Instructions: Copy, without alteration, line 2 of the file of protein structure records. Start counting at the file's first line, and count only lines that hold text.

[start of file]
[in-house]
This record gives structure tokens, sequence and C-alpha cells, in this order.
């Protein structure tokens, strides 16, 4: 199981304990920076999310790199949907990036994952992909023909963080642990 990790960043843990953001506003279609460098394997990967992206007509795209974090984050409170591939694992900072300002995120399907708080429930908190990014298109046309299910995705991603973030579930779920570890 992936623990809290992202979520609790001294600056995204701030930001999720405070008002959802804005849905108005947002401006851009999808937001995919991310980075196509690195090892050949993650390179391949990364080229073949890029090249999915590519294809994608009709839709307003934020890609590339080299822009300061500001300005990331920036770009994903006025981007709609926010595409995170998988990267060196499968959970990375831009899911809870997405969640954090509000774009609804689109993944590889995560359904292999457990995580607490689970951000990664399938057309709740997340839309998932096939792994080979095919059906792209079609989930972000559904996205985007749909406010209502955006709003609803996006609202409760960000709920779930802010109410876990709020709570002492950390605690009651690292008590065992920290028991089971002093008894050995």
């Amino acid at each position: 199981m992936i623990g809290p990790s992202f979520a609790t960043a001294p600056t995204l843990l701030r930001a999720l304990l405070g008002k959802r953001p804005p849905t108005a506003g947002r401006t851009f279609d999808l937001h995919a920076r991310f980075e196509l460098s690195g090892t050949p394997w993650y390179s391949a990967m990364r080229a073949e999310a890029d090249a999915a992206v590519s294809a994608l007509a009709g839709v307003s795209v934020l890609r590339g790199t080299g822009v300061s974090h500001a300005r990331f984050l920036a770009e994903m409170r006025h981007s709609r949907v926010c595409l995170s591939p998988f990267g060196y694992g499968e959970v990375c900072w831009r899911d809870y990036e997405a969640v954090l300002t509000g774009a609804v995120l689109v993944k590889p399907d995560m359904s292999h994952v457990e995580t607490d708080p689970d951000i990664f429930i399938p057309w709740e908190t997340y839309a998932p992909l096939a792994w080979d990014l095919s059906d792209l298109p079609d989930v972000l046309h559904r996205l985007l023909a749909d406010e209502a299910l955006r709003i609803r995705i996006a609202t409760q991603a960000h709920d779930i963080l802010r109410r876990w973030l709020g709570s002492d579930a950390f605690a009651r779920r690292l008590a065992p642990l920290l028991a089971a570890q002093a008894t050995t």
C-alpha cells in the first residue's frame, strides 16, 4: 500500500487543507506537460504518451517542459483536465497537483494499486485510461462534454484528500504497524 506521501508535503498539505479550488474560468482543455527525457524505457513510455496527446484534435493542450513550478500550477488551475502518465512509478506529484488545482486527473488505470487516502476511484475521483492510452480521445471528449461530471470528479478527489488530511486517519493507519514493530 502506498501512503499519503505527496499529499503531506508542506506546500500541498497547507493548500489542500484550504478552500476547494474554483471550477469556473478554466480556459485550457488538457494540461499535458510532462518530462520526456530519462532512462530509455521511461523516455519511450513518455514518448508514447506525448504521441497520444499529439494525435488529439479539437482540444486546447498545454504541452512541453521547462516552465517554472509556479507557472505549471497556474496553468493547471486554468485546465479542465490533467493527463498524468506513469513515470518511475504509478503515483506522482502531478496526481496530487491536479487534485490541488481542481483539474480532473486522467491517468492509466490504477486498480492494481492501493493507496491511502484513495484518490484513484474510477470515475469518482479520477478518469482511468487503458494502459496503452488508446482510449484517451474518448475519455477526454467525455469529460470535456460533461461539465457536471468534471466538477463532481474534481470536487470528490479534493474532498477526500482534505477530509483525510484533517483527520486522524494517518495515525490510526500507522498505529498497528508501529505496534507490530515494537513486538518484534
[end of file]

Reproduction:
This record gives structure tokens, sequence and C-alpha cells, in this order.